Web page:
W3C home > Mailing lists > Public > public-webappsec@w3.org > November 2014

Re: Referrer Policy: Same-origin URIs

From: Devdatta Akhawe <dev.akhawe@gmail.com>
Date: Sun, 9 Nov 2014 20:45:00 -0800
Message-ID: <CAPfop_1u5o6a=x7t7HjKxpi__XvRC6dUvAK0hmrm5MWZQ47QRg@mail.gmail.com>
To: Brian Smith <brian@briansmith.org>
Cc: Michal Zalewski <lcamtuf@coredump.cx>, Jim Manico <jim.manico@owasp.org>, "public-webappsec@w3.org" <public-webappsec@w3.org>, Mike West <mkwst@google.com>, "eisinger@google.com" <eisinger@google.com>
> I believe Google Analytics can be contained in an iframe sandbox
> already, if one "just" writes a wrapper around it that uses the GA API

easier said than done ;)

And GA is just one example.

> Your example use case was a help page that is linked to from a secret
> URL, where you don't want the secret URL to be leaked to analytics or
> ads via document.referrer, right? Isn't this use case already covered
> decently by these two existing mechanisms:

Sure. All problems have some sort of hacky painful solution right now.
XSS also can be solved with sanitization/validation; why do we need
CSP? Sub-origins can be achieved with a caja or iframe sandboxing. But
CSP and sub-origins allow security engineers to reason about their
applications and its security. Similarly, the referer directive. Of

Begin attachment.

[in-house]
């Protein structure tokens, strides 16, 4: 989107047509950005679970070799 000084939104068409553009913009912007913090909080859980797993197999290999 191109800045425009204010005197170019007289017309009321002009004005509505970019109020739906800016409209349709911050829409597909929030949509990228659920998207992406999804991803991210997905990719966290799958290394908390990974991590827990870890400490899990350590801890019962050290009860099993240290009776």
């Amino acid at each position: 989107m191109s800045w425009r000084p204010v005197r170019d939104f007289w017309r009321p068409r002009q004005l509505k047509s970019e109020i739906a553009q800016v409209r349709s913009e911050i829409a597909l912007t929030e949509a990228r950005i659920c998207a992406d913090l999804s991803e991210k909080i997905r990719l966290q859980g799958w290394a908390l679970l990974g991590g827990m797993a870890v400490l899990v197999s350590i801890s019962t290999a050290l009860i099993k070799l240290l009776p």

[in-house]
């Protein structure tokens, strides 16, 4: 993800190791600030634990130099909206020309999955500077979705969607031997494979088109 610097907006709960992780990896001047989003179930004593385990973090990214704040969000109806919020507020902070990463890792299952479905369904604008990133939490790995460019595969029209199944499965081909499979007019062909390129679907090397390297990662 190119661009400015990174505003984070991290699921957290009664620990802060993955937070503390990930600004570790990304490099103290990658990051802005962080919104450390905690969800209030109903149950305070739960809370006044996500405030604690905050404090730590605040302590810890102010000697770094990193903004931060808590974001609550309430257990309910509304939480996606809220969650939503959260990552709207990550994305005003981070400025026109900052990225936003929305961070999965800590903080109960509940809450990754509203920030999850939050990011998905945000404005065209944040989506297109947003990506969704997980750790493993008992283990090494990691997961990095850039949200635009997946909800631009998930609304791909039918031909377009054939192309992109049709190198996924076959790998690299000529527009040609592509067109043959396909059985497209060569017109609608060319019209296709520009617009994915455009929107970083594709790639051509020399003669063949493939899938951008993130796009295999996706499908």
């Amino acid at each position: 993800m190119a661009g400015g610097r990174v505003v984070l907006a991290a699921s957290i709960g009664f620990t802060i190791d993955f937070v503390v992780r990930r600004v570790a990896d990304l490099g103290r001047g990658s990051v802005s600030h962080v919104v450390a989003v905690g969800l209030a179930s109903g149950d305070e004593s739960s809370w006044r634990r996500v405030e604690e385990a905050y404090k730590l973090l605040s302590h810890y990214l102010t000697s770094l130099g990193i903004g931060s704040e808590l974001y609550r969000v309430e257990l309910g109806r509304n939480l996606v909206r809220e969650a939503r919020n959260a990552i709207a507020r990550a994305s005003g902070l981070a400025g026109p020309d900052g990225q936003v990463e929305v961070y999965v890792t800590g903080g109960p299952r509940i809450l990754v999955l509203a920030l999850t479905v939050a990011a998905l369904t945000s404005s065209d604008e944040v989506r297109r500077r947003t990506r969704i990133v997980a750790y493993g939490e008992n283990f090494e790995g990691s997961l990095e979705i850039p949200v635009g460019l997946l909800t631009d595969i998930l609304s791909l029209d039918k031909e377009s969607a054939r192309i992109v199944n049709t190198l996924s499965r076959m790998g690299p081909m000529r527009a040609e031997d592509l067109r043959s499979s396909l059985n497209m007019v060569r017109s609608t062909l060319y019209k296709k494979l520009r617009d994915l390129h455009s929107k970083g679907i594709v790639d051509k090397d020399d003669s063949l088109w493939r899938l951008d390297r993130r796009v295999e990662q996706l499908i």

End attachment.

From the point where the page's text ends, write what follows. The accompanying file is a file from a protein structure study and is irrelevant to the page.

course we can solve problems without the referer directive---that's
what everyone is doing right now. That doesn't mean it is a robust
or ideal solution.

> more in line with the extensible web idea of letting web content take
> control over what it does while adding fewer new things to browsers.

Sorry but I strongly disagree. The extensible web manifesto is
definitely not about adding fewer new things to browsers. Quite the
opposite actually. If anything, the extensible web manifesto would
likely suggest that it shouldn't just be that I am allowed to set the
referer policy as a URI; I should be allowed to set it via a
ServiceWorker that looks at the page context and can make a decision
for each individual request. And even with such a feature, extensible
web manifesto definitely does not preclude the creation of new (even
declarative) features for ease of use.

Received on Monday, 10 November 2014 04:45:47 UTC

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